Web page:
with her propeller. Nearer hand, and just within, a big
white boat came skimming to the stroke of many oars,
her ensign blowing at the stern.
" One word more," said Wicks, after he had taken in
"Mac, you've been in China ports? All
right ; then you can speak for yourself. The rest of you
I kept on board all the time we were in Hongkong, hop-
ing you would desert ; but you fooled me and stuck to
the brig. That'll make your lying come easier."
The boat was now close at hand ; a boy in the stern
sheets was the only officer, and a poor one plainly, for
the men were talking as they pulled.
" Thank God, they've only sent a kind of a middy ! "
A BAD BARGAIN. 535
ejaculated Wicks. "Here you, Hardy, stand forward!
I'll have no deck hands on my quarter-deck," he cried,
and the reproof braced the whole crew like a cold
The boat came alongside with perfect neatness, and
the boy officer stepped on board, where he was respect-
fully greeted by Wicks.
" You the master of this ship ? " he asked.
" Yes, sir," said Wicks. " Trent is my name, and this
is the Flying Scud of Hull."
" You seem to have got into a mess," said the officer.
" If you'll step aft with me here, I'll tell you all there
is of it," said Wicks.
"Why, man, you're shaking! " cried the officer.
" So would you, perhaps, if you had been in the same
berth," returned Wicks ; and he told the whole story of
the rotten water, the long calm, the squall, the seamen
drowned ; glibly and hotly ; talking, with his head in the
lion's mouth, like one pleading in the dock. I heard the
same tale from the same narrator in the saloon in San
Francisco; and even then his bearing filled me with sus-
picion. But the officer was no observer.
"Well, the captain is in no end of a hurry," said he;
*but I was instructed to give you all the assistance in
my power, and signal back for another boat if more
bands were necessary. What can I do for you ? "
"0, we won't keep you no time," replied Wicks,
cheerily. "We're all ready, bless you men's chests,
chronometer, papers and all."
536 THE WRECKER.
" Do you mean to leave her ? " cried the officer. " She
seems to me to lie nicely ; can't we get your ship off ? "
" So we could, and no mistake ; but how we're to keep
her afloat's another question. Her bows is stove in,"
The officer coloured to the eyes. He was incompe-
tent and knew he was ; thought he was already detected,
and feared to expose himself again. There was nothing
further from his mind than that the captain should
deceive him; if the captain was pleased, why, so was
he. " All right," he said. " Tell your men to get their
" Mr. Goddedaal, turn the hands to to get the chests
aboard," said Wicks.
The four Currency Lasses had waited the while on
tenter-hooks. This welcome news broke upon them like
the sun at midnight ; and Hadden burst into a storm of
tears, sobbing aloud as he heaved upon the tackle. But
the work went none the less briskly forward ; chests,
men, and bundles were got over the side with alacrity ;
the boat was shoved off ; it moved out of the long shadow
of the Flying Scud, and its bows were pointed at the
So much, then, was accomplished. The sham wreck
had passed muster ; they were clear of her, they were
safe away; and the water widened between them and
her damning evidences. On the other hand, they were
drawing nearer to the ship of war, which might very
A BAD BARGAIN. 537
well prove to be their prison and a hangman's cart to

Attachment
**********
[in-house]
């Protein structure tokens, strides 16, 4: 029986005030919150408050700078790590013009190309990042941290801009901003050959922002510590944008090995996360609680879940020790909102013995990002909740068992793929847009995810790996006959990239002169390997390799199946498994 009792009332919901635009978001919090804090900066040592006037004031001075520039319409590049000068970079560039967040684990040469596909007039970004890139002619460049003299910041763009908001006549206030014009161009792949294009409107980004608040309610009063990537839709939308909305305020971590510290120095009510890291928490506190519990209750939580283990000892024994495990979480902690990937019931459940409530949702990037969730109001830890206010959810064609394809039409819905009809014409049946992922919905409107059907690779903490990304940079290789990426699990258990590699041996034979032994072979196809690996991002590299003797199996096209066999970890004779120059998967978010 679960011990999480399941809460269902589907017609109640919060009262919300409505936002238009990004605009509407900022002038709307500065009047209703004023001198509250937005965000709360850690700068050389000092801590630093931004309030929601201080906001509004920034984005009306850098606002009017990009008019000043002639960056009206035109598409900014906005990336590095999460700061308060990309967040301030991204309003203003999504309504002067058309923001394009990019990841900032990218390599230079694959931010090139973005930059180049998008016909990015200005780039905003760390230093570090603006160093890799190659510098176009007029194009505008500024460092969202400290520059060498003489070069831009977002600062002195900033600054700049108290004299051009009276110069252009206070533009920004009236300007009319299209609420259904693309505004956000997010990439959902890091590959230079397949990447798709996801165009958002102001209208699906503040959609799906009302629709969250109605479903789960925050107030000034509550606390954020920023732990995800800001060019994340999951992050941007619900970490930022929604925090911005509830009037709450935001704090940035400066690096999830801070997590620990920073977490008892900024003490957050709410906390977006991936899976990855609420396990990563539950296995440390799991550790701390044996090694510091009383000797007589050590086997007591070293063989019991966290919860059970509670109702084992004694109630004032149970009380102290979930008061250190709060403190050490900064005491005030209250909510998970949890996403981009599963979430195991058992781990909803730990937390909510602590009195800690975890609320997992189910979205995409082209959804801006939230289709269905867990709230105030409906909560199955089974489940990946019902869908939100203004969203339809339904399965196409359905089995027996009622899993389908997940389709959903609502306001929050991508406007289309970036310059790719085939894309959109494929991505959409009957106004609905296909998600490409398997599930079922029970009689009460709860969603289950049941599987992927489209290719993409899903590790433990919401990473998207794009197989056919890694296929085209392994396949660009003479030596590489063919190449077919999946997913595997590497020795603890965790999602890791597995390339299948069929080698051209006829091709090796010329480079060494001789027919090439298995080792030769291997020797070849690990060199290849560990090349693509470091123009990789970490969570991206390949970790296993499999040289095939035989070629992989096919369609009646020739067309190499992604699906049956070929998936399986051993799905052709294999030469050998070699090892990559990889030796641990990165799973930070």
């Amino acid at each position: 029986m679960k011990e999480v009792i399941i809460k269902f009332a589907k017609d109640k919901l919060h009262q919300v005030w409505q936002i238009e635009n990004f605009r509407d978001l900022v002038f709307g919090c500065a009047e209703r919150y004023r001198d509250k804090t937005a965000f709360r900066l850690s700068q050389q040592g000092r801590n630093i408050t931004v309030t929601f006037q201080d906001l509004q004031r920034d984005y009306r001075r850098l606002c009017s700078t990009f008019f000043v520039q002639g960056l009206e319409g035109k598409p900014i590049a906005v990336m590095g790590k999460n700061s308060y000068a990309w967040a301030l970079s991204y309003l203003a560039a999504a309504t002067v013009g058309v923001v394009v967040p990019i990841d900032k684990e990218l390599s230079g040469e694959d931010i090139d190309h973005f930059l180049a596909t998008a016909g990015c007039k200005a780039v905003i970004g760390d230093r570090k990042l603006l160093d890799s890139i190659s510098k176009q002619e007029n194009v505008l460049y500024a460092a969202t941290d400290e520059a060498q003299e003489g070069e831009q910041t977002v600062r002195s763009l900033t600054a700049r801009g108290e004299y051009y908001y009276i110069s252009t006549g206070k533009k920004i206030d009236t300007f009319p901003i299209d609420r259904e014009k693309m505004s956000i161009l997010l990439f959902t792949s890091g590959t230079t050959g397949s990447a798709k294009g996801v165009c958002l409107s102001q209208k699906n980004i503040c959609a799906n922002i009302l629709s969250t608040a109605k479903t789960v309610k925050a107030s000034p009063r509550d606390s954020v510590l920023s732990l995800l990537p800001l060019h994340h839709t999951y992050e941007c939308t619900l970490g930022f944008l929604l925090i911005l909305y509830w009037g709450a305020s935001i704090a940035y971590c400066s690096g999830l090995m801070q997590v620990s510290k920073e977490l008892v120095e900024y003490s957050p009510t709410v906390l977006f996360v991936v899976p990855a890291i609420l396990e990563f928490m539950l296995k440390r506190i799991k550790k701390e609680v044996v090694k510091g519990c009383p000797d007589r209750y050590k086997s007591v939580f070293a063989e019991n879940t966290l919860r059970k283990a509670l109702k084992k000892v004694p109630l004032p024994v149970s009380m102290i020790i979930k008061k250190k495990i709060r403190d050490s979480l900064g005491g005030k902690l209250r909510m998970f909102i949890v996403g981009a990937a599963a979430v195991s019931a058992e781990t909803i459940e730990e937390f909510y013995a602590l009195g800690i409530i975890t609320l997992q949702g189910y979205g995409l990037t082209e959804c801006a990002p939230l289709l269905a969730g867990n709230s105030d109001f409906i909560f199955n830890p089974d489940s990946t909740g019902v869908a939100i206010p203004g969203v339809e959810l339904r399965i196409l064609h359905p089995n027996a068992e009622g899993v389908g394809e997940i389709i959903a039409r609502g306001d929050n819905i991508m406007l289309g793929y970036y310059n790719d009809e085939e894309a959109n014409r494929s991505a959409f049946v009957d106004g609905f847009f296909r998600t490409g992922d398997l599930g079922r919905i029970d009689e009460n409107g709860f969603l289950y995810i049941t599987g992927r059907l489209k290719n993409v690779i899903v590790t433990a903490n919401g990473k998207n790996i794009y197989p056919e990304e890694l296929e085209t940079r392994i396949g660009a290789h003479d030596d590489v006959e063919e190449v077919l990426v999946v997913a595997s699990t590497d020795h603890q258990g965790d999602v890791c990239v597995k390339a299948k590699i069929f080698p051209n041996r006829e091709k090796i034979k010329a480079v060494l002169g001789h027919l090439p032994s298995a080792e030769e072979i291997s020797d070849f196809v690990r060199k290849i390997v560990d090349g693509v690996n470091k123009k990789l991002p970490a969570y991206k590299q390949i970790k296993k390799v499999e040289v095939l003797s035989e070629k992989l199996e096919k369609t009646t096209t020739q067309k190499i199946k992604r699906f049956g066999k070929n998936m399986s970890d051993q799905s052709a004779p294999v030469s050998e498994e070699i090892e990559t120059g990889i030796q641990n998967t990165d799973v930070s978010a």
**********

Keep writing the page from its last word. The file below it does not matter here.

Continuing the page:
bear them to the gallows of which they had not yet
learned either whence she came or whither she was bound ;
and the doubt weighed upon their heart like mountains.
It was Wicks who did the talking. The sound was
small in Carthew's ears, like the voices of men miles
away, but the meaning of each word struck home to him
like a bullet. " What did you say your ship was ? " in-
" Tempest, don't you know ? " returned the officer.
Don't you know ? What could that mean ? Per-
haps nothing : perhaps that the ships had met already
Wicks took his courage in both hands. " Where is she
bound ? " he asked.
" 0, we're just looking in at all these miserable islands
here," said the officer. "Then we bear up for San
" 0, yes, you're from China ways, like us ? " pursued
" Hong Kong," said the officer, and spat over the side.
Hong Kong. Then the game was up ; as soon as they
set foot on board, they would be seized ; the wreck
would be examined, the blood found, the lagoon perhaps
dredged, and the bodies of the dead would reappear to
testify. An impulse almost incontrollable bade Car-
thew rise from the thwart, shriek out aloud, and leap
overboard ; it seemed so vain a thing to dissemble longer,
to dally with the inevitable, to spin out some hundred
538 THE WRECKER.
seconds more of agonised suspense, "with shame and
death thus visibly approaching. But the indomitable
Wicks persevered. His face was like a skull, his voice
scarce recognisable ; the dullest of men and officers (it
seemed) must have remarked that telltale countenance
and broken utterance. And still he persevered, bent
"Nice place, Hong Kong ? " he said.
"I'm sure I don't know," said the officer. "Only a day
and a half there ; called for orders and came straight on
here. Never heard of such a beastly cruise." And he
went on describing and lamenting the untoward fortunes
of the Tempest.
But Wicks and Carthew heeded him no longer. They
lay back on the gunnel, breathing deep, sunk in a stupor
of the body : the mind within still. nimbly and agreeably
at work, measuring the past danger, exulting in the pres-
ent relief, numbering with ecstasy their ultimate chances
of escape. For the voyage in the man-of-war they were
now safe ; yet a few more days of peril, activity, and pres-
ence of mind in San Francisco, and the whole horrid tale
was blotted out ; and Wicks again became Kirkup, and
Goddedaal became Carthew men beyond all shot of
possible suspicion, men who had never heard of the Fly-
ing Scud, who had never been in sight of Midway Eeef.
So they came alongside, under many craning heads of